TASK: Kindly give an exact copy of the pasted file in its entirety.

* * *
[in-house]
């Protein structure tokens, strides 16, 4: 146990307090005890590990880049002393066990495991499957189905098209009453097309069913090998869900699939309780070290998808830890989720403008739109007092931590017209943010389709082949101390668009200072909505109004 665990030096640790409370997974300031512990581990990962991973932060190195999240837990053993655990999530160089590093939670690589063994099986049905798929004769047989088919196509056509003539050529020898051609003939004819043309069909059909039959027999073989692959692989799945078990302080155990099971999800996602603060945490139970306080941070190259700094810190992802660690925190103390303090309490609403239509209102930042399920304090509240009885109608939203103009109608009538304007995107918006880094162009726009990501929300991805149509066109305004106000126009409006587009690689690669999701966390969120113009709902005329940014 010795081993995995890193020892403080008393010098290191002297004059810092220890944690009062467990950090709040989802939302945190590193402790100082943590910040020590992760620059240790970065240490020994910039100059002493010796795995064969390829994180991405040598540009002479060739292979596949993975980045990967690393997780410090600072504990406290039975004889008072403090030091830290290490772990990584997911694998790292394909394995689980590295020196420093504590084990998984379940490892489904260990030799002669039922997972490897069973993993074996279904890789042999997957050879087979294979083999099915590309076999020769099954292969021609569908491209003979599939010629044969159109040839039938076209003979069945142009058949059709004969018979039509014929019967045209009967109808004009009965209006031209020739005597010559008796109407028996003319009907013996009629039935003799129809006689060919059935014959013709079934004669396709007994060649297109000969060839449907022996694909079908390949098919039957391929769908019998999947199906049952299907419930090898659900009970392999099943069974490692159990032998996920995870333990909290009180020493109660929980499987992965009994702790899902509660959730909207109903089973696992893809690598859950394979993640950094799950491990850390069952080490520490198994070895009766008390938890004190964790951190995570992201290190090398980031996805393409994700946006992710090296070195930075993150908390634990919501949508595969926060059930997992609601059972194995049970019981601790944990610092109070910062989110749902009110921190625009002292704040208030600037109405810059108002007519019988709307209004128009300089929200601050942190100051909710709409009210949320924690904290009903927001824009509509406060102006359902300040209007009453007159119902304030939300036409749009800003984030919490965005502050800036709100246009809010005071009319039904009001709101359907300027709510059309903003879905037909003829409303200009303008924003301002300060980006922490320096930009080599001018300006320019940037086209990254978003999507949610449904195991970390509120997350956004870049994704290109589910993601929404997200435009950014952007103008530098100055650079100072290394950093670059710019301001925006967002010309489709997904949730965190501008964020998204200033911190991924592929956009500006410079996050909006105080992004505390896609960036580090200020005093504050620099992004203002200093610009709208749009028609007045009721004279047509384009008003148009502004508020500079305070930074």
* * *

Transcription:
[in-house]
């Protein structure tokens, strides 16, 4: 146990307090005890590990880049002393066990495991499957189905098209009453097309069913090998869900699939309780070290998808830890989720403008739109007092931590017209943010389709082949101390668009200072909505109004 665990030096640790409370997974300031512990581990990962991973932060190195999240837990053993655990999530160089590093939670690589063994099986049905798929004769047989088919196509056509003539050529020898051609003939004819043309069909059909039959027999073989692959692989799945078990302080155990099971999800996602603060945490139970306080941070190259700094810190992802660690925190103390303090309490609403239509209102930042399920304090509240009885109608939203103009109608009538304007995107918006880094162009726009990501929300991805149509066109305004106000126009409006587009690689690669999701966390969120113009709902005329940014 010795081993995995890193020892403080008393010098290191002297004059810092220890944690009062467990950090709040989802939302945190590193402790100082943590910040020590992760620059240790970065240490020994910039100059002493010796795995064969390829994180991405040598540009002479060739292979596949993975980045990967690393997780410090600072504990406290039975004889008072403090030091830290290490772990990584997911694998790292394909394995689980590295020196420093504590084990998984379940490892489904260990030799002669039922997972490897069973993993074996279904890789042999997957050879087979294979083999099915590309076999020769099954292969021609569908491209003979599939010629044969159109040839039938076209003979069945142009058949059709004969018979039509014929019967045209009967109808004009009965209006031209020739005597010559008796109407028996003319009907013996009629039935003799129809006689060919059935014959013709079934004669396709007994060649297109000969060839449907022996694909079908390949098919039957391929769908019998999947199906049952299907419930090898659900009970392999099943069974490692159990032998996920995870333990909290009180020493109660929980499987992965009994702790899902509660959730909207109903089973696992893809690598859950394979993640950094799950491990850390069952080490520490198994070895009766008390938890004190964790951190995570992201290190090398980031996805393409994700946006992710090296070195930075993150908390634990919501949508595969926060059930997992609601059972194995049970019981601790944990610092109070910062989110749902009110921190625009002292704040208030600037109405810059108002007519019988709307209004128009300089929200601050942190100051909710709409009210949320924690904290009903927001824009509509406060102006359902300040209007009453007159119902304030939300036409749009800003984030919490965005502050800036709100246009809010005071009319039904009001709101359907300027709510059309903003879905037909003829409303200009303008924003301002300060980006922490320096930009080599001018300006320019940037086209990254978003999507949610449904195991970390509120997350956004870049994704290109589910993601929404997200435009950014952007103008530098100055650079100072290394950093670059710019301001925006967002010309489709997904949730965190501008964020998204200033911190991924592929956009500006410079996050909006105080992004505390896609960036580090200020005093504050620099992004203002200093610009709208749009028609007045009721004279047509384009008003148009502004508020500079305070930074």